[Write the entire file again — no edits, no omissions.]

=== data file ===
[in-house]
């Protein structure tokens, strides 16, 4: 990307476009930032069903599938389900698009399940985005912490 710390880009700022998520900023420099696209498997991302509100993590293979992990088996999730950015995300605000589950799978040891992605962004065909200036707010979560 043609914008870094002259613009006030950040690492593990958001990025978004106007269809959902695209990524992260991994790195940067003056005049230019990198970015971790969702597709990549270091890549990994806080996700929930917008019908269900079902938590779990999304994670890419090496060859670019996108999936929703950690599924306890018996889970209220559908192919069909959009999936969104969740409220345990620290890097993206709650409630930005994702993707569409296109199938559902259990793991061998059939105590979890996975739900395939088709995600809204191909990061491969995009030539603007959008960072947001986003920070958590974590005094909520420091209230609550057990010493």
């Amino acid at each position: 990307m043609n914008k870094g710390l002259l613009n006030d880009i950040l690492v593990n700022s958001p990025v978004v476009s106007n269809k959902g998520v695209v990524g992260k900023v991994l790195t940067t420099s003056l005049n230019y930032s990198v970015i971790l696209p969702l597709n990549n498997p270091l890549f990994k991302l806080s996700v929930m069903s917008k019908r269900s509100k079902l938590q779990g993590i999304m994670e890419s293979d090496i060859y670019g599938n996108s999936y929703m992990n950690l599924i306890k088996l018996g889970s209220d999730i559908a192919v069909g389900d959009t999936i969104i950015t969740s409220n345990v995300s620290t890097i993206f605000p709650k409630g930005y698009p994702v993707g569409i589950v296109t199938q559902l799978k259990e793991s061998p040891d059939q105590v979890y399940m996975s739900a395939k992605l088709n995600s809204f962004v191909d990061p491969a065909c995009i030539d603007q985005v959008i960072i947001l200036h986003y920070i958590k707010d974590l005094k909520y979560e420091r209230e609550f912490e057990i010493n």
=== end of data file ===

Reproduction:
[in-house]
């Protein structure tokens, strides 16, 4: 990307476009930032069903599938389900698009399940985005912490 710390880009700022998520900023420099696209498997991302509100993590293979992990088996999730950015995300605000589950799978040891992605962004065909200036707010979560 043609914008870094002259613009006030950040690492593990958001990025978004106007269809959902695209990524992260991994790195940067003056005049230019990198970015971790969702597709990549270091890549990994806080996700929930917008019908269900079902938590779990999304994670890419090496060859670019996108999936929703950690599924306890018996889970209220559908192919069909959009999936969104969740409220345990620290890097993206709650409630930005994702993707569409296109199938559902259990793991061998059939105590979890996975739900395939088709995600809204191909990061491969995009030539603007959008960072947001986003920070958590974590005094909520420091209230609550057990010493």
């Amino acid at each position: 990307m043609n914008k870094g710390l002259l613009n006030d880009i950040l690492v593990n700022s958001p990025v978004v476009s106007n269809k959902g998520v695209v990524g992260k900023v991994l790195t940067t420099s003056l005049n230019y930032s990198v970015i971790l696209p969702l597709n990549n498997p270091l890549f990994k991302l806080s996700v929930m069903s917008k019908r269900s509100k079902l938590q779990g993590i999304m994670e890419s293979d090496i060859y670019g599938n996108s999936y929703m992990n950690l599924i306890k088996l018996g889970s209220d999730i559908a192919v069909g389900d959009t999936i969104i950015t969740s409220n345990v995300s620290t890097i993206f605000p709650k409630g930005y698009p994702v993707g569409i589950v296109t199938q559902l799978k259990e793991s061998p040891d059939q105590v979890y399940m996975s739900a395939k992605l088709n995600s809204f962004v191909d990061p491969a065909c995009i030539d603007q985005v959008i960072i947001l200036h986003y920070i958590k707010d974590l005094k909520y979560e420091r209230e609550f912490e057990i010493n």